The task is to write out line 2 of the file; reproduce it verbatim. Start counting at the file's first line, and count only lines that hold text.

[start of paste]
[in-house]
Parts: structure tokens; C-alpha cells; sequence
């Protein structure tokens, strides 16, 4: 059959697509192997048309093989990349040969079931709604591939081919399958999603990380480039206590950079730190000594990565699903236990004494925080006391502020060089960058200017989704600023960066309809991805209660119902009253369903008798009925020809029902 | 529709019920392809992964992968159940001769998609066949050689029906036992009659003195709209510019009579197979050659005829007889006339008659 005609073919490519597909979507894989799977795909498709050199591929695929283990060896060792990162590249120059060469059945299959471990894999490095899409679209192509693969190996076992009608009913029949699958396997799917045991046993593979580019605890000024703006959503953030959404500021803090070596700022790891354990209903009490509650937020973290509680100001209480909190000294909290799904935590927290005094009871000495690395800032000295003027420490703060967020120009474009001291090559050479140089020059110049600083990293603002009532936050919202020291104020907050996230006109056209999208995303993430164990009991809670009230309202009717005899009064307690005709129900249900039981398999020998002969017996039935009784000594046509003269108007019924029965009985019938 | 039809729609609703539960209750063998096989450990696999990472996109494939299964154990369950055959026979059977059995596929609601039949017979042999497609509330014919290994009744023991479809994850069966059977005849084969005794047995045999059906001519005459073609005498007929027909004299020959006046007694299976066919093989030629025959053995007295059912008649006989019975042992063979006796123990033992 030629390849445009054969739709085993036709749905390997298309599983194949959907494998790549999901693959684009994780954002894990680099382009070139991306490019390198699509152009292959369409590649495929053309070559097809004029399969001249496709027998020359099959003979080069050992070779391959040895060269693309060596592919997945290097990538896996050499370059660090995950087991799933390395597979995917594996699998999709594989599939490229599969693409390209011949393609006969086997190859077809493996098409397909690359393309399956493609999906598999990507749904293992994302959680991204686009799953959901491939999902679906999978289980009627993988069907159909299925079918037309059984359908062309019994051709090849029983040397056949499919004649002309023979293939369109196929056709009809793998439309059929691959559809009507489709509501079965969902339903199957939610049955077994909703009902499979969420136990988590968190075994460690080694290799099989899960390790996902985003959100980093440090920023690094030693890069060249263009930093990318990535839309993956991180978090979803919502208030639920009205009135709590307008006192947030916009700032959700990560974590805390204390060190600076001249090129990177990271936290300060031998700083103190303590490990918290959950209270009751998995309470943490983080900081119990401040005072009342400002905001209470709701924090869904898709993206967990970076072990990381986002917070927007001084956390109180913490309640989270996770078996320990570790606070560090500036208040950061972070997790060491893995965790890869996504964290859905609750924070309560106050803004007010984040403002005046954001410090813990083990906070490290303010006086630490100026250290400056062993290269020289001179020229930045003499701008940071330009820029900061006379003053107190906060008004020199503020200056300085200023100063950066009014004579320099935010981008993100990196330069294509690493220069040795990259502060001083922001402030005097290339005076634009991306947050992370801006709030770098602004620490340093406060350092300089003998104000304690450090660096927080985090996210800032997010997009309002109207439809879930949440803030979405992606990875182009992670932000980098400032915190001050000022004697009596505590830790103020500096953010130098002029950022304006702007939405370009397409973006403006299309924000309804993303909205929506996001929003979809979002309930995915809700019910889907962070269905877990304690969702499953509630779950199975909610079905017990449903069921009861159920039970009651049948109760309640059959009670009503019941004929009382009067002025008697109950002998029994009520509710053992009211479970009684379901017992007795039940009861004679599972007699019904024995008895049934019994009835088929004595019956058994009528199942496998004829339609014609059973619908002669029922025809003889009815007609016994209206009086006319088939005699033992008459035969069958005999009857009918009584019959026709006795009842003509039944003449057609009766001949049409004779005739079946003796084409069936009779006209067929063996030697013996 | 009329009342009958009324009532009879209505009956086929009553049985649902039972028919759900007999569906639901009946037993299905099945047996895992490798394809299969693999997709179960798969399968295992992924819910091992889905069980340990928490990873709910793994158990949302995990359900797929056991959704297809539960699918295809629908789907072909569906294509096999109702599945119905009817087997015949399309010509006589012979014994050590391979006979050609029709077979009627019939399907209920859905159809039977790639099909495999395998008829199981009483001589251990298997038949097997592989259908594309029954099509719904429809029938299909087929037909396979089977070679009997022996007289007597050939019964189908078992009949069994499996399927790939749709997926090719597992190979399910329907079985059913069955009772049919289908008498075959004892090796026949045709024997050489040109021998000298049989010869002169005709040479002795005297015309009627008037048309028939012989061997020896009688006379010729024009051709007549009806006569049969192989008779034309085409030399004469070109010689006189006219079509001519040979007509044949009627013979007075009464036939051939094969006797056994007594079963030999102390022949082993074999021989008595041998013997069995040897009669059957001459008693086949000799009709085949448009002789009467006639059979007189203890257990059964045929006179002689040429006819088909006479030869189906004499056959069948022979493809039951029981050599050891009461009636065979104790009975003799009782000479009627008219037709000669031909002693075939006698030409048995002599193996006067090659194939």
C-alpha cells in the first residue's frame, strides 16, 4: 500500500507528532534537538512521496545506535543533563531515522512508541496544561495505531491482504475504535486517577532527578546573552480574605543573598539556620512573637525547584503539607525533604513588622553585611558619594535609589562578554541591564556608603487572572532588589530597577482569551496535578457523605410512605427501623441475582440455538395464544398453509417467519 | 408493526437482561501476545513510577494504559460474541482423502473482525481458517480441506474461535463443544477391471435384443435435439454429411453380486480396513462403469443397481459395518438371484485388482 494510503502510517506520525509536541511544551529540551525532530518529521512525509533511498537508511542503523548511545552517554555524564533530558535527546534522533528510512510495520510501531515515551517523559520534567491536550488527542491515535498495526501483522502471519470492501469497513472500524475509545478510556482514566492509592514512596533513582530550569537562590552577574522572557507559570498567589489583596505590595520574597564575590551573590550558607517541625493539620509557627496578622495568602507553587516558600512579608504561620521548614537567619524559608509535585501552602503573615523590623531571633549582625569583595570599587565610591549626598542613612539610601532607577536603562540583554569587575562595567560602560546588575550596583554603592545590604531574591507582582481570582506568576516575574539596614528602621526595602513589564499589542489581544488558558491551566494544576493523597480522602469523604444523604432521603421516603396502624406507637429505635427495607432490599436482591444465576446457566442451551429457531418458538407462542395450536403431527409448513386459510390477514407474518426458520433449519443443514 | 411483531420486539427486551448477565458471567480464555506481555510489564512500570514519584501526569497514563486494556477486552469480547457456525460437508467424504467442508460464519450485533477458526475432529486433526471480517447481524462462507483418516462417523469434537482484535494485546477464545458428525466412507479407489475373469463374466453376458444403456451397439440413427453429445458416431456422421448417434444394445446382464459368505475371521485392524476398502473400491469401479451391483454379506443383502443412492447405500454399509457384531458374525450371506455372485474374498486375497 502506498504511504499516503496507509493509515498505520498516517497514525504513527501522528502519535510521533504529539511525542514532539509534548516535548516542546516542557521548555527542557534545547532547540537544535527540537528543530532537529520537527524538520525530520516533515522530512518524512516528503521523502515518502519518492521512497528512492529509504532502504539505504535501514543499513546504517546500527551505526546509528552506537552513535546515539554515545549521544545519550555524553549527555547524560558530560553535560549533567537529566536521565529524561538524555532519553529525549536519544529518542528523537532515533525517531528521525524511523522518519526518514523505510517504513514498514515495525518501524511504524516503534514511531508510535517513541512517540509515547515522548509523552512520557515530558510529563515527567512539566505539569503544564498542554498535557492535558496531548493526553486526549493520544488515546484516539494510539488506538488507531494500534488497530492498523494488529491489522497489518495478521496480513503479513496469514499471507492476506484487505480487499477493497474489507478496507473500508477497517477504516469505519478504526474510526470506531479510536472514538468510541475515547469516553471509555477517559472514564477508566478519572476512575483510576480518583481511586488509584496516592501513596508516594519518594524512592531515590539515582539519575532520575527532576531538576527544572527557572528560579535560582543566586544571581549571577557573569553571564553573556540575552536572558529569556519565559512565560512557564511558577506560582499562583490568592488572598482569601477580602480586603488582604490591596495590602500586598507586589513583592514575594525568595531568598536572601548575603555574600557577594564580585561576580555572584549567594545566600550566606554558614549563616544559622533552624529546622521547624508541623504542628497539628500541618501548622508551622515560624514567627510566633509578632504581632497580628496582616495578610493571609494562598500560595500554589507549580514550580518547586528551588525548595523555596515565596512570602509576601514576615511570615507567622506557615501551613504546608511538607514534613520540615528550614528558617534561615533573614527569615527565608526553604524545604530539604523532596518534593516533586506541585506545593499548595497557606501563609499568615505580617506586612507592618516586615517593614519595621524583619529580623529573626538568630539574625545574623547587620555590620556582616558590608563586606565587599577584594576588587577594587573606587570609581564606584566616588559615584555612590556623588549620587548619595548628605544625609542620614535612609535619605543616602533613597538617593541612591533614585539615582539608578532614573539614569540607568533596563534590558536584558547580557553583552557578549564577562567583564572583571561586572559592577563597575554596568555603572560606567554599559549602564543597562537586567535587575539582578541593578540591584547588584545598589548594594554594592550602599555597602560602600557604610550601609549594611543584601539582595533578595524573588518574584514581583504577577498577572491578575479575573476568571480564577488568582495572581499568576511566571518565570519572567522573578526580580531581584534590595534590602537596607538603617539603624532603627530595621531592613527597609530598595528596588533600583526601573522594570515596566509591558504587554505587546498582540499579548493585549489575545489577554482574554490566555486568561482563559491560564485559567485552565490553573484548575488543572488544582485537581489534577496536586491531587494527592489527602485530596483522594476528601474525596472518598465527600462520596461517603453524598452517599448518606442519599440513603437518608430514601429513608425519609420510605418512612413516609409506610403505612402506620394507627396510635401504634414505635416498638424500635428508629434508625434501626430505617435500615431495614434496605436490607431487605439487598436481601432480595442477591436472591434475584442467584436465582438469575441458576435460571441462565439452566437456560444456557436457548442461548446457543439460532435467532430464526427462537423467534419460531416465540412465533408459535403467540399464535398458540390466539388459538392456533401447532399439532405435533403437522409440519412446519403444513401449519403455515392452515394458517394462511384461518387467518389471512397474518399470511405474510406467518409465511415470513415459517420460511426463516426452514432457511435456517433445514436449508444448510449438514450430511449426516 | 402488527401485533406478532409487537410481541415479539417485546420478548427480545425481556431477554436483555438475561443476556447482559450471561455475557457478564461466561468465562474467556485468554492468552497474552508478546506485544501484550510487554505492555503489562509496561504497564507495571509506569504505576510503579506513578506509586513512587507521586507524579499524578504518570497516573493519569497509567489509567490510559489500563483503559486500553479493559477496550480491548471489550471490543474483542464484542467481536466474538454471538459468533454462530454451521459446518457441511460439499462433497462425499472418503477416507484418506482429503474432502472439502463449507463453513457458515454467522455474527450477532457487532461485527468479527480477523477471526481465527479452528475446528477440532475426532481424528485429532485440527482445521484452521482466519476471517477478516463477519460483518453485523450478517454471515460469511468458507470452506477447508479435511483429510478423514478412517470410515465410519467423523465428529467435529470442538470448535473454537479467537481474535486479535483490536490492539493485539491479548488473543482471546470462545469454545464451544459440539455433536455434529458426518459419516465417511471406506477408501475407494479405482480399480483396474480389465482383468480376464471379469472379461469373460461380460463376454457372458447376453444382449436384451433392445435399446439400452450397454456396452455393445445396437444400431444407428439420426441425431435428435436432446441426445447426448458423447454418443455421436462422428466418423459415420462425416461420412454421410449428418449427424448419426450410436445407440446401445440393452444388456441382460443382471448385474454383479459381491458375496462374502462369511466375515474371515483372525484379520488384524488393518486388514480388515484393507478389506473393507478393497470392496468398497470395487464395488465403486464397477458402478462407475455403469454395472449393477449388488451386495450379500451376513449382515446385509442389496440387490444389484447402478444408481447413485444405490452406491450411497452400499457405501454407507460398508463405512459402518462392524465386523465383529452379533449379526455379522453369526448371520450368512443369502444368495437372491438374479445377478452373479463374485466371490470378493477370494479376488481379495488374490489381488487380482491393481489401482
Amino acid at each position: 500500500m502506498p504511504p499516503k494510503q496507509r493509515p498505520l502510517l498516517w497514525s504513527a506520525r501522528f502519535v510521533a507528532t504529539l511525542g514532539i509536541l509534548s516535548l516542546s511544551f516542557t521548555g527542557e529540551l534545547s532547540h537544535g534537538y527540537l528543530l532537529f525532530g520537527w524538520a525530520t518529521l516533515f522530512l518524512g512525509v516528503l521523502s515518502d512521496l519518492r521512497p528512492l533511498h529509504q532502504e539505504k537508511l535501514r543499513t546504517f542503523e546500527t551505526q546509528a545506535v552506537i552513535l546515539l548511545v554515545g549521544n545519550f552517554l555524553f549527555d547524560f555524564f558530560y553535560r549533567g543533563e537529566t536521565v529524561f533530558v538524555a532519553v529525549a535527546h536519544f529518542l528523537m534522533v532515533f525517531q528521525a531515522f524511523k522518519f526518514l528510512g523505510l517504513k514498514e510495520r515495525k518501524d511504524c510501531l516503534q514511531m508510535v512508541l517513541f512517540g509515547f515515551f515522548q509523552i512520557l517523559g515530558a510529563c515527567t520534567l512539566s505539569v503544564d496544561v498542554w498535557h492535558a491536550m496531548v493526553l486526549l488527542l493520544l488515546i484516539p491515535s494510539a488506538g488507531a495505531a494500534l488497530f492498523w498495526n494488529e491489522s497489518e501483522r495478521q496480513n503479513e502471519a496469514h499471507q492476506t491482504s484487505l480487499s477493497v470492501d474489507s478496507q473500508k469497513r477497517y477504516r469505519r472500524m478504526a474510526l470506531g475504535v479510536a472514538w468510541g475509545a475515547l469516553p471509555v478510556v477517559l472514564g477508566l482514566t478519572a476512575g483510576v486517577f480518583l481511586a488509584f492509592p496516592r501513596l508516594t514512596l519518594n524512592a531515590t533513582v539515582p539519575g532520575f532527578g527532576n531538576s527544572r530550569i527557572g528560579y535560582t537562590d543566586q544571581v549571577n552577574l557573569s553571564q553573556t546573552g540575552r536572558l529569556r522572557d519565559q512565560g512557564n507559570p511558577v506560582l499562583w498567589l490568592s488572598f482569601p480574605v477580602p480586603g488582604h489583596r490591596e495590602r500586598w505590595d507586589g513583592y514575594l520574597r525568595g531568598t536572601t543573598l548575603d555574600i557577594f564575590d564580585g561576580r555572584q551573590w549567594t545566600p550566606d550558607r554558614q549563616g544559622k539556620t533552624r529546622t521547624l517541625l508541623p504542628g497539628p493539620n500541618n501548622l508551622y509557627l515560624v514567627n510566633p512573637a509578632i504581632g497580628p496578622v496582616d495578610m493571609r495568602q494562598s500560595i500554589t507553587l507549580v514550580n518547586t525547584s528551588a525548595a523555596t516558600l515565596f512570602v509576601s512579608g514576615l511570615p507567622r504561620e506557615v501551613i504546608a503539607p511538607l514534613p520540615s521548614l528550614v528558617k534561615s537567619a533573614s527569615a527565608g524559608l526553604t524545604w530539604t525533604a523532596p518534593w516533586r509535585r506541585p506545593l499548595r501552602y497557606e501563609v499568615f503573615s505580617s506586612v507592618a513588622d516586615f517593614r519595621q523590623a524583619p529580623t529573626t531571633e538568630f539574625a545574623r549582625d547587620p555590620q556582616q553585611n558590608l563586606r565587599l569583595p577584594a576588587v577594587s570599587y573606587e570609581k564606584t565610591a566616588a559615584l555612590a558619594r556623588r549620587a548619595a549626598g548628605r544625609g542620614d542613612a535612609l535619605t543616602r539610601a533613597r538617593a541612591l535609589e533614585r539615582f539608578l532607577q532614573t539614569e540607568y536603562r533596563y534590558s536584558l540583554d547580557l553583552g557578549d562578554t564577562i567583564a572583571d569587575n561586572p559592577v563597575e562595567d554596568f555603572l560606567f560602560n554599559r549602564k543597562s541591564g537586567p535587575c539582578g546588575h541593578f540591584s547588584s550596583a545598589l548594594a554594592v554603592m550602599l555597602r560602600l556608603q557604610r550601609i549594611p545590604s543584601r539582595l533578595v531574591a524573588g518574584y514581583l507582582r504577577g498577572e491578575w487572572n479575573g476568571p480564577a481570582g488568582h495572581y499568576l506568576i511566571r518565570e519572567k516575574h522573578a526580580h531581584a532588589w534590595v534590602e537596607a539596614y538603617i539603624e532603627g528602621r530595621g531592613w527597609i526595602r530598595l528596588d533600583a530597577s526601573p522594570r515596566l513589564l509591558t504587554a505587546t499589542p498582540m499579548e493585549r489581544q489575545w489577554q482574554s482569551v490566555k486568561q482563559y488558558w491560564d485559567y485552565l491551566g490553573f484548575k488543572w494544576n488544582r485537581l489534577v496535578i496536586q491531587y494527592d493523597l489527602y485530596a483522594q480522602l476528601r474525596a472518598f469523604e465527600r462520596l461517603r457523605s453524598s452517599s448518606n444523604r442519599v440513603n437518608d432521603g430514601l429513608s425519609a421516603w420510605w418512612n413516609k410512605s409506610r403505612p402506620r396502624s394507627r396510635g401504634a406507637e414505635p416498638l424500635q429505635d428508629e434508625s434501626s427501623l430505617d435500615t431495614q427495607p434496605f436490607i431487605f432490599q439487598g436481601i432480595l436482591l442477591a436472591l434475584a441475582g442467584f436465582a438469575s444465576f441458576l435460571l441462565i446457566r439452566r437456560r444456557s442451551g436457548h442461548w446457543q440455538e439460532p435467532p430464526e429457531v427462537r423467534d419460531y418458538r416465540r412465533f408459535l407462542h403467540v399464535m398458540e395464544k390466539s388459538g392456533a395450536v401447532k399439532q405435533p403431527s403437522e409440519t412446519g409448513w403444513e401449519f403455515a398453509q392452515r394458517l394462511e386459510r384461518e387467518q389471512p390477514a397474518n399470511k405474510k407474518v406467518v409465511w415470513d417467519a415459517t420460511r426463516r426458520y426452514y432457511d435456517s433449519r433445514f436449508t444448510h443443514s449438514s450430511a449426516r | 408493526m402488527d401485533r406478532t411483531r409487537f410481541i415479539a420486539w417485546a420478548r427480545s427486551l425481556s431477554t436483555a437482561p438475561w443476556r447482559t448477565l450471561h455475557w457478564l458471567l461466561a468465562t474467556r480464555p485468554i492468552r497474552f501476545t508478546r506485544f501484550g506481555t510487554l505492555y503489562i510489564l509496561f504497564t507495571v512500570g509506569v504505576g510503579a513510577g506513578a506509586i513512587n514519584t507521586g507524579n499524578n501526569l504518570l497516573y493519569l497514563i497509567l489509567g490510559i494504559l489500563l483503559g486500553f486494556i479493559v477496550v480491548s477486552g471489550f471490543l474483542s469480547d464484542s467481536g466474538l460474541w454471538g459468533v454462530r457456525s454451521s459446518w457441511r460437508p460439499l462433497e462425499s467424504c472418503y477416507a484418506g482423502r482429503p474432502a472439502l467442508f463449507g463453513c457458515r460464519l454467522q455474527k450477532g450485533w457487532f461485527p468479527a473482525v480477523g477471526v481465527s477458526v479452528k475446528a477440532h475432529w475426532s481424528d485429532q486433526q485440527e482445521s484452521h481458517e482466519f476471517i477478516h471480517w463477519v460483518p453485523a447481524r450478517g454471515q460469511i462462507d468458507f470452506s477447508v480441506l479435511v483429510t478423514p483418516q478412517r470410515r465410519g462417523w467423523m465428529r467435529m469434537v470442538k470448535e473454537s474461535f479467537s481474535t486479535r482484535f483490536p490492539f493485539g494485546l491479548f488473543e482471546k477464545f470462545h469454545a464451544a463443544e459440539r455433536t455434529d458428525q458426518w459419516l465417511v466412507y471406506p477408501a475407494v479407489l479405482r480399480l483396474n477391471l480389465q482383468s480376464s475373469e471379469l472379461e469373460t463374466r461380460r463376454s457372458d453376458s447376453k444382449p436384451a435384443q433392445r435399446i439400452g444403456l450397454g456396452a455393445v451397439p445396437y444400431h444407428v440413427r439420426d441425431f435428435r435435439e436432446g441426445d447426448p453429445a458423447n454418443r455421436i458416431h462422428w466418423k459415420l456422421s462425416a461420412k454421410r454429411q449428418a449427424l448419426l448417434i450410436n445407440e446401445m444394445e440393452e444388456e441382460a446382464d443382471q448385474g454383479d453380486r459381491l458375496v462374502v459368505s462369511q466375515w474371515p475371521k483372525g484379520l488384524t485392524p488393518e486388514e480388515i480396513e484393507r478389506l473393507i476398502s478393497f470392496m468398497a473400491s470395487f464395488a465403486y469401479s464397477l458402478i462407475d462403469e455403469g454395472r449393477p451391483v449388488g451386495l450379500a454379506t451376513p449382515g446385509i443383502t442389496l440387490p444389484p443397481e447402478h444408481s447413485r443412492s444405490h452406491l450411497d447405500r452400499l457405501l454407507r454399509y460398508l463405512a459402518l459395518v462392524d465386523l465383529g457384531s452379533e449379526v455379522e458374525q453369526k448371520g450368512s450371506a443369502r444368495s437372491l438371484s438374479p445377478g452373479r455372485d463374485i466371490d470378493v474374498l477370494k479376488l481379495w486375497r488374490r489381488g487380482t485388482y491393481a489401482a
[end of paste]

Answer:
Parts: structure tokens; C-alpha cells; sequence